Would the hon. Gentleman mind if I make some progress? First, the in-built scarcity in allowances that results from the imposition of the cap creates a price for carbon, thus encouraging investments in generating technologies that emit less carbon dioxide, which is the same objective as that in the new clause.
Secondly, the EU ETS provides flexibility for the market to identify the most cost-effective way to reduce emissions. The ETS allows companies to use credits derived from the so-called Kyoto flexible mechanisms—the clean development mechanism and the joint implementation mechanism—to offset carbon emissions in the UK. Thus, where this is cheaper than reducing emissions in the UK, project developers will take action to set up emissions-reducing projects in the developing or transition countries and will sell the emission reduction credits derived from such projects to entities covered by the EU ETS.
Given the flexibility in the EU ETS, we can therefore reduce emissions at the lowest economic cost, while facilitating technology transfer to developing countries. The new clause would be to remove that flexibility. For example, in the short term, an operator may build a coal power station in the UK and buy allowances through the clean development mechanism. With the benefit of a proven technology, such as CCS, the same operator may then choose to retrofit CCS and benefit from the emission reductions. Carbon emission reduction is a global objective and we need to deliver it through the most cost-effective means. That is a lower cost way of reducing emissions, and I believe that it is right that developers should have that option.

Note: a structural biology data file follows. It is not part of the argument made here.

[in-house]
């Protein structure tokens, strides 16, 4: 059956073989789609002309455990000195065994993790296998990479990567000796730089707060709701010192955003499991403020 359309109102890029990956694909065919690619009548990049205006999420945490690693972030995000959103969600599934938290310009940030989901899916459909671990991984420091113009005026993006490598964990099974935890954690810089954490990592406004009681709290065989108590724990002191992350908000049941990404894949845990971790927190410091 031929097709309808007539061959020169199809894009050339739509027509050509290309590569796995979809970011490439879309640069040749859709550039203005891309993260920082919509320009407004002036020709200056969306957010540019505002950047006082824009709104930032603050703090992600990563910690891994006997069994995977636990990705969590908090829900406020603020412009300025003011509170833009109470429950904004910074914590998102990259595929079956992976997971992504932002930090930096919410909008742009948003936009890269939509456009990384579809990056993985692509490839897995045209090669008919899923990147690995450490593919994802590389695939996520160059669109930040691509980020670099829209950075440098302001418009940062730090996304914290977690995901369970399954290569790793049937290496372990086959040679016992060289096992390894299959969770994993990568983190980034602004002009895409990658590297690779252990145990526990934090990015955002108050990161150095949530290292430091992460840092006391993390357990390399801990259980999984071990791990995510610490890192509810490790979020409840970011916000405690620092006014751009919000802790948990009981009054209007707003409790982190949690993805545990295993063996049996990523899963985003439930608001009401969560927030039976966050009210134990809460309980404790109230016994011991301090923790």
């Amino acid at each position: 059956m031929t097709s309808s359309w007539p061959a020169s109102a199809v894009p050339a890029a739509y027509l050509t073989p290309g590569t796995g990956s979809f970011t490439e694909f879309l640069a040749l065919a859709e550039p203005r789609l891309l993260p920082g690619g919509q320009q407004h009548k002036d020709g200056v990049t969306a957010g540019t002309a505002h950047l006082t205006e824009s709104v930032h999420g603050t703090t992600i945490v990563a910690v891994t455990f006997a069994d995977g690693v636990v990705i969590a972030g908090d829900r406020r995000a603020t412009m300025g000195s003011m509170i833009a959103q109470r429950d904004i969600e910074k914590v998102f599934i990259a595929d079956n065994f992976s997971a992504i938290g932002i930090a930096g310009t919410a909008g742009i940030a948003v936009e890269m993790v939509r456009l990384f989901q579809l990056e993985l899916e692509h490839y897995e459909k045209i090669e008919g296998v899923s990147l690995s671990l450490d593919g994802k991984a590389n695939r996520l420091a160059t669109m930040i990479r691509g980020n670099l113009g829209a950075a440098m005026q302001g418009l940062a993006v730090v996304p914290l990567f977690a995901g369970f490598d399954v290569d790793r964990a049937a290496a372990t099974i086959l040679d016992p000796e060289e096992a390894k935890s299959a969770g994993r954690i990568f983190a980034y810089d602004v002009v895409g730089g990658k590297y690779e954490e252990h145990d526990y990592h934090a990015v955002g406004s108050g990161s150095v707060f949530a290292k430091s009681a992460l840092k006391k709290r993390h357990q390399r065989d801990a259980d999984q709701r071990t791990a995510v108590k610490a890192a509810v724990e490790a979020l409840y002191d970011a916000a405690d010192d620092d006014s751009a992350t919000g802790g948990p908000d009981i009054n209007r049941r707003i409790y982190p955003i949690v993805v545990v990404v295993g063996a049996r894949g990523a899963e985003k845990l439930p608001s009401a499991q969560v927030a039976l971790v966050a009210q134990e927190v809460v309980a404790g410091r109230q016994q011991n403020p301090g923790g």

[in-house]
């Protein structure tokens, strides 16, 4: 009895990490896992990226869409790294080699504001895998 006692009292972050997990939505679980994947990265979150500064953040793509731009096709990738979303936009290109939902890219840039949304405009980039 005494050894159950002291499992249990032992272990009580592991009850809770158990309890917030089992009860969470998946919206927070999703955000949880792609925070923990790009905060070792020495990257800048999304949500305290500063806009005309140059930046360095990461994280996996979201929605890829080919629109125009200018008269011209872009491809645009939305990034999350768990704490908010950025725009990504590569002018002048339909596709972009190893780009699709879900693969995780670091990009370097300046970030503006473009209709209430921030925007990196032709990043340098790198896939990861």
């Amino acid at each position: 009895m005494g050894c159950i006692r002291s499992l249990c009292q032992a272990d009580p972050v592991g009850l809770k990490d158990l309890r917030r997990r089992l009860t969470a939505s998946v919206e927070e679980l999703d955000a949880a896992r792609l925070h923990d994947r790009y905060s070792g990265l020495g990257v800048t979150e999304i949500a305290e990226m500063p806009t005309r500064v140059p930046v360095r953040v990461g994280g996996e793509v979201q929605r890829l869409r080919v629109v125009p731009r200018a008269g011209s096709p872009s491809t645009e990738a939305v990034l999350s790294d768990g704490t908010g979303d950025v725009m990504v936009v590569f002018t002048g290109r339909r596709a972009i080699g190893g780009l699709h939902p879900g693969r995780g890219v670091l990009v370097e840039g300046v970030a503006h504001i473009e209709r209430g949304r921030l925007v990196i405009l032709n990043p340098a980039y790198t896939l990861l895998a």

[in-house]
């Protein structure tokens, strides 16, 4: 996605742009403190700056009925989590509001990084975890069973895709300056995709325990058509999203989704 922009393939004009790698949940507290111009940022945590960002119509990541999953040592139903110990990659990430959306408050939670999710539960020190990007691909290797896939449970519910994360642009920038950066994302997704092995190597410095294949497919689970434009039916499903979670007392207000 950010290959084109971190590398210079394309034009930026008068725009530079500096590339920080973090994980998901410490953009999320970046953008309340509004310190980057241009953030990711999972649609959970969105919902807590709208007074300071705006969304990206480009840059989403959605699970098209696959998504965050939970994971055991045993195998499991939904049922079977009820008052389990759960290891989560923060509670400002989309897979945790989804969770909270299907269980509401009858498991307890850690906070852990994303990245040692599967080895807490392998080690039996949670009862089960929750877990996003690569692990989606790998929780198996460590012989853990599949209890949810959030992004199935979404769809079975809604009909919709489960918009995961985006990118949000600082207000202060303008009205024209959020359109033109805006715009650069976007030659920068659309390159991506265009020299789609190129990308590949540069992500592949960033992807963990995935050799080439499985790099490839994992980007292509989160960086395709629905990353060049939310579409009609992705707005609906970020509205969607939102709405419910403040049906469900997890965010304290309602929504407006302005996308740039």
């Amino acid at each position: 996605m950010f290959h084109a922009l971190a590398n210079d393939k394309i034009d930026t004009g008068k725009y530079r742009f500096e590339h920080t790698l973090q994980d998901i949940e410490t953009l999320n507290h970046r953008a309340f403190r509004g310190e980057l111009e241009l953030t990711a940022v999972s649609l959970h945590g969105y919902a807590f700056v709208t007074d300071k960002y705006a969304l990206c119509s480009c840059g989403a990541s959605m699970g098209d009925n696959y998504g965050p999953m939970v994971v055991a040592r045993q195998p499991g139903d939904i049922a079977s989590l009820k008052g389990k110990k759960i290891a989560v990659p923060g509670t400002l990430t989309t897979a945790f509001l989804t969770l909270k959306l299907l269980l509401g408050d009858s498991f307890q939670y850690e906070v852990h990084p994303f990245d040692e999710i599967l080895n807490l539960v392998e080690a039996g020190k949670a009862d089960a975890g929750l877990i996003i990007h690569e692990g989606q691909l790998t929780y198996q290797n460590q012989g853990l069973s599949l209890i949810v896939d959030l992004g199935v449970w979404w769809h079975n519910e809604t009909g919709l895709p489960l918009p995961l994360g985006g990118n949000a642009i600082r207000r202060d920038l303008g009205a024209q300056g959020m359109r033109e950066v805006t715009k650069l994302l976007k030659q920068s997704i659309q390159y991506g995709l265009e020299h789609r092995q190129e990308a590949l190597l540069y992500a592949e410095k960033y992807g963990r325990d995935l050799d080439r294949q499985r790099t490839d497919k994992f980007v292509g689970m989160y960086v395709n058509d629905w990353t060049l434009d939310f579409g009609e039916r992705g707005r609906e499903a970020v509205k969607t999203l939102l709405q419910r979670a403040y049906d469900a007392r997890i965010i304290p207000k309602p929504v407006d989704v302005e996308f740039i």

I am grateful to the Minister for indulging me again by giving way. I want to question him before he sits down and allows me to speak substantially on the issue. He is describing the process by which carbon pricing is achieved through the emissions trading scheme. That was quite specifically addressed by Sir Nicholas, now Lord Stern in his report. He said:
“Carbon pricing alone will not be sufficient to reduce emissions on the scale and pace required”.
The reason for that is pretty clear, from the way in which the ETS is operating in practice. The carbon price that it is generating is not sufficient to drive investment into clean technologies. This is an explicit problem with emerging emissions trading schemes and one with which we are all familiar. Does the Minister now disagree with Sir Nicholas Stern’s assessment that something more than simply an emissions trading scheme and carbon pricing is required to drive forward such technology?